Fatherhood in Educational Research & Theory: Looking back, looking forward. Sue Nichols The Field of Fatherhood: Crossings of the Terrain Mini-Conference University of south Australia June 19 th 2007. Outline. Post-WW2 trends Critical & constructivist directions
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Fatherhood in Educational Research & Theory: Looking back, looking forward.
The Field of Fatherhood: Crossings of the Terrain Mini-Conference
University of south Australia
June 19th 2007
‘Over the years, negative effects of the father’s absence, especially for male children, were reported in such areas as:
‘A deficit based research paradigm provides limited information about the actual behaviour of fathers in families.’ (Pederson 1987)
Critical, meta-analytic discussion of the role of research in producing knowledge about fathers (eg Pedersen 1987).
Interactionist and phenomenological approaches concerned with ‘how family members construct negotiate, define, and sustain their family relationships and realities’ (McKee & O’Brien 1982 p. 7)
Historical research challenged the notion that ‘traditional’ fatherhood was either natural or of longstanding (eg Hardyment 1995)
Cultural studies and text analysis approaches looked at representations of fathers
In the large collection of the Library Council of Victoria … there is an enormous number of children’s fiction books about mother-child relationships – in nearly all, mothers play a supportive, even subsidiary role to other family members. On the other hand, only a handful  touch on the father-child relationships.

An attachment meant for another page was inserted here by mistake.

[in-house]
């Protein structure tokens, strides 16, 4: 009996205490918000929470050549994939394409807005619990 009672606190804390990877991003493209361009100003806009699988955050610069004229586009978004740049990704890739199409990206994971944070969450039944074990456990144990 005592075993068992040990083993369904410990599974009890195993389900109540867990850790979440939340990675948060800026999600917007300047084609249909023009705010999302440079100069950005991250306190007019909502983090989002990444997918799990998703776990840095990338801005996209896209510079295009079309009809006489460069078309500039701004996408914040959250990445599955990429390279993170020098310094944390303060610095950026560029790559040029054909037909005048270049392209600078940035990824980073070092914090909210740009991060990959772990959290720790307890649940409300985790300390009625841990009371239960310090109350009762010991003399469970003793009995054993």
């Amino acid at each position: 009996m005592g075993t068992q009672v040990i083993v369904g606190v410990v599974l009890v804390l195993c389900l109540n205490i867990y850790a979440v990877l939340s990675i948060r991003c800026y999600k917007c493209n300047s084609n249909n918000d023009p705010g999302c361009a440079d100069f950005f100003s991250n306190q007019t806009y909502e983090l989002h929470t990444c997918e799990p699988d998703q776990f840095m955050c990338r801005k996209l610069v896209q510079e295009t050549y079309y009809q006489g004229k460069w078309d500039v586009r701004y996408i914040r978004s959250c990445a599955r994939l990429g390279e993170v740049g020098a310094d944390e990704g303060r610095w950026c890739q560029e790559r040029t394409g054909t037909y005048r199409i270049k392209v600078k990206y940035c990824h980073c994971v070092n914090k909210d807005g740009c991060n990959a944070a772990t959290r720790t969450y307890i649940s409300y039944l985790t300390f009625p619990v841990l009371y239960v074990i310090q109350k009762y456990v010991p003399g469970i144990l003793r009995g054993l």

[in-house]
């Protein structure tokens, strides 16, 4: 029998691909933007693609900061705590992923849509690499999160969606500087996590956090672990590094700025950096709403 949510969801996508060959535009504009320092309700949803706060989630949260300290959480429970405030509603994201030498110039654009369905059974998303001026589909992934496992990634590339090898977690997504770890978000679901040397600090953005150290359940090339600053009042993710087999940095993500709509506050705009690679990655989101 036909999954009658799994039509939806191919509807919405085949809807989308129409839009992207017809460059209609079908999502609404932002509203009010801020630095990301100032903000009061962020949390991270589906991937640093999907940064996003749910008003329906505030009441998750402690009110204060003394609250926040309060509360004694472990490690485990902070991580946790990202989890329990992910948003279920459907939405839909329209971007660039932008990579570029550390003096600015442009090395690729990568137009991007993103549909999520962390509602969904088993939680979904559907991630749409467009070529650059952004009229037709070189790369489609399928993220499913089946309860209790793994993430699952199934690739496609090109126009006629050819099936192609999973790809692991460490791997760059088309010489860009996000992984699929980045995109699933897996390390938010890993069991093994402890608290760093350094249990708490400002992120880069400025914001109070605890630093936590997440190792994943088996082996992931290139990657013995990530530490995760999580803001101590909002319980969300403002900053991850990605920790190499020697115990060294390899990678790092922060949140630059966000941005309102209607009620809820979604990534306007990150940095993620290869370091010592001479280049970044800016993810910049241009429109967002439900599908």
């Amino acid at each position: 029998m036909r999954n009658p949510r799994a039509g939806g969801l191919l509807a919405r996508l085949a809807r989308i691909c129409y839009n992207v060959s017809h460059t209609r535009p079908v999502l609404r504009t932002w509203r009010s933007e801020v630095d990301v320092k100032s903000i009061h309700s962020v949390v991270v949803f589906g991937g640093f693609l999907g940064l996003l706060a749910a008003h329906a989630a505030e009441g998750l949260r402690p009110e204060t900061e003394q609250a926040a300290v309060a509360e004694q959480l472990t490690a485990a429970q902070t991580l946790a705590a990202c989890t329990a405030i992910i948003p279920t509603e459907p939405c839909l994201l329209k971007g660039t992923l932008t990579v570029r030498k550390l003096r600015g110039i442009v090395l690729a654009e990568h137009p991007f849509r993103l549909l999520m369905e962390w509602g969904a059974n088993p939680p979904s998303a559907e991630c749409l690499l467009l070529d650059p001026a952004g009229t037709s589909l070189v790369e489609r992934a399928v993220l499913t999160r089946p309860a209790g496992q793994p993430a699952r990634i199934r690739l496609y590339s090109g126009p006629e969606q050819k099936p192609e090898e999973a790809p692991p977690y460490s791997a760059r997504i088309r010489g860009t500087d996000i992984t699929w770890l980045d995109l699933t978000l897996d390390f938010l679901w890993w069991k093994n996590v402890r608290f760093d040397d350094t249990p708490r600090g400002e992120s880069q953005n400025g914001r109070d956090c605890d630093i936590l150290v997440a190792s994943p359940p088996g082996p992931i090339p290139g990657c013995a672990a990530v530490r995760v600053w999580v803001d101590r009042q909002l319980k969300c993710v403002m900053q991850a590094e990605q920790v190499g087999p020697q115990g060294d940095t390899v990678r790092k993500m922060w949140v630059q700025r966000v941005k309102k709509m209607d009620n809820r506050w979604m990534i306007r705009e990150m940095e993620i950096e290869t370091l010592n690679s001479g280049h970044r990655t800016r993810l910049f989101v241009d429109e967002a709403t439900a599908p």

The father-child relationship tends to be one of conflict in children’s fiction. … Some made demands for achievement or strength that their children find hard to meet … Some are autocratic … Some are totally cold … Some are famous or clever, and make their children feel inadequate … and (the most common) some are weak, ill, or out of luck … (Harper 1980:163-4)
I encourage instead of mother handling this I encourage father to handle it because he’s starting to come into all the hormones are starting to rattle around and this is the time I feel when fathers have a stronger influence on their sons than their mothers. (Tutor)
Mike is very much now his own person and that’s for a number of reasons why he has come out of his shell there. (Teacher)
Well, he’s got something ah … yeah he definitely he’s got somethingbut I don’t I can’t put my finger on it what it is though. He’s very not organised, he’s sort of very disorganised in anything he does, he’s disorganised with a lot of things at school as well. If I remember the teacher told him, told us, that he was very disorganised with everything.
When we go to interviews they just show you all the work they do and it’s sort of rip rip through the pages. We go oh yeah oh yeah oh yeah then we go out. They stick in his good work so we look at that and think oh yeah he’s doing really well. … And then you find out after that he’s not doing well and I don’t understand the way they write them reports any rate. (Mother)